Numbers were down slightly on last year’s bumper crowd, but new events such as an ‘Emerging Storytellers’ concert made for wider choice.
The five ‘emerging tellers’ have established links to the island through its storytelling workshops or as festival volunteers.
“These are five individuals we’ve seen to be contributing to the profile of storytelling nationally or in their own countries,” said festival co-director Gerry Clancy.
Highlights this year included Pat Speight’s ‘Story Swap’ event, where volunteers tested their skills on a discerning audience, and Saturday night’s Grand Concert featuring the full line-up of star attractions performing to a packed house.
On his popular annual heritage walk, Cork storyteller Diarmuid Ó Drisceoil pointed out the old telegraph station that served as the island’s communications hub, now operating as Tír na nÓg hostel, where a quarter of the festival visitors stayed for the weekend.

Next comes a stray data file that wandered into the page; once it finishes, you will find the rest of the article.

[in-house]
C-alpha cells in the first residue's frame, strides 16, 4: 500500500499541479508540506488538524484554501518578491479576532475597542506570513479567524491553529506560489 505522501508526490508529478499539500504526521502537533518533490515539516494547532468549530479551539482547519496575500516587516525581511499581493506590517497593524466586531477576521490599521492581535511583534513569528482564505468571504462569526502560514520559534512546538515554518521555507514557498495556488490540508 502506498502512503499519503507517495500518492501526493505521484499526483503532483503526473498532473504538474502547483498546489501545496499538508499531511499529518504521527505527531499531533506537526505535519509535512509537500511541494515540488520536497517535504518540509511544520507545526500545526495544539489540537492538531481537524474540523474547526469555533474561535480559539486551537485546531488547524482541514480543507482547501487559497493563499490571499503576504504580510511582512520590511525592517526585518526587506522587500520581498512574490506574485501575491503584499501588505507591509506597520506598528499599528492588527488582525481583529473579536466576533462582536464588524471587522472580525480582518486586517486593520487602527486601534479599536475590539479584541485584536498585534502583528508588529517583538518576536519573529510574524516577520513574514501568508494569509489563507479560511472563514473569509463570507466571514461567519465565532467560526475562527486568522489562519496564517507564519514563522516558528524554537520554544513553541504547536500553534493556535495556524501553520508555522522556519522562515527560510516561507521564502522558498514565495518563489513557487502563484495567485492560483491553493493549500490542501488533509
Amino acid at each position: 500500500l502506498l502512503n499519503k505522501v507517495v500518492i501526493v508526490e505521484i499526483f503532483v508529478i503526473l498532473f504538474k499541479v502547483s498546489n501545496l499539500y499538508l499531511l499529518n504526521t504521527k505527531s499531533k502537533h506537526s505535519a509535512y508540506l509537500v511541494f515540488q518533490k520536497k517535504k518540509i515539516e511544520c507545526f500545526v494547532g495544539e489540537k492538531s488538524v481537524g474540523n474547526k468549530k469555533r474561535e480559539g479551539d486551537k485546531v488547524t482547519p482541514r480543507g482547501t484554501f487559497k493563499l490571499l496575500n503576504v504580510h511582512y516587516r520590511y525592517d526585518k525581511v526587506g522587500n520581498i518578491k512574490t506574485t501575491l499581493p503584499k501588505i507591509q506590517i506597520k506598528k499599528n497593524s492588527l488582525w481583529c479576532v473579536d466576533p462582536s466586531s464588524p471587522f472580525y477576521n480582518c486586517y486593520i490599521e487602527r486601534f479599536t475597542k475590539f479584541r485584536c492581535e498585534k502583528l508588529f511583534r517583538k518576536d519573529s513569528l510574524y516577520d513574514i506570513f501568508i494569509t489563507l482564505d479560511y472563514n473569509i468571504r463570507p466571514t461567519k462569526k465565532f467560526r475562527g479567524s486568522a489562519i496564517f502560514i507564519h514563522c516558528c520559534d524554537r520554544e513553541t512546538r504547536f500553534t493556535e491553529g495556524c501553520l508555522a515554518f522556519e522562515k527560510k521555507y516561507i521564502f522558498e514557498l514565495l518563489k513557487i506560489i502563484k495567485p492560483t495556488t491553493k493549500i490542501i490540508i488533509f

“The event is unique because it’s a confined location, it begins once you step off the ferry,” said Mr Ó Drisceoil. “Storytellers love coming here because they are treated so well; it’s one of the top storytelling festivals in the world.”
Texan Tim Tingle shared folk stories from his native American-Indian Choctaw tribe. Italian teller Paola Balbi, the UK’s Ursula Holden-Gill, Kerry native Batt Burns, and musician Ger Wolfe were among a diverse line-up delivering tales on topics from haggis to confession.
Poet and islander Chuck Kruger said the festival puts Cape Clear to “perfect use”.
He set up the festival because of his belief in the power of spoken word stories.
“People get to experience the peace and nature of the island. It’s a perfect backdrop to storytelling.”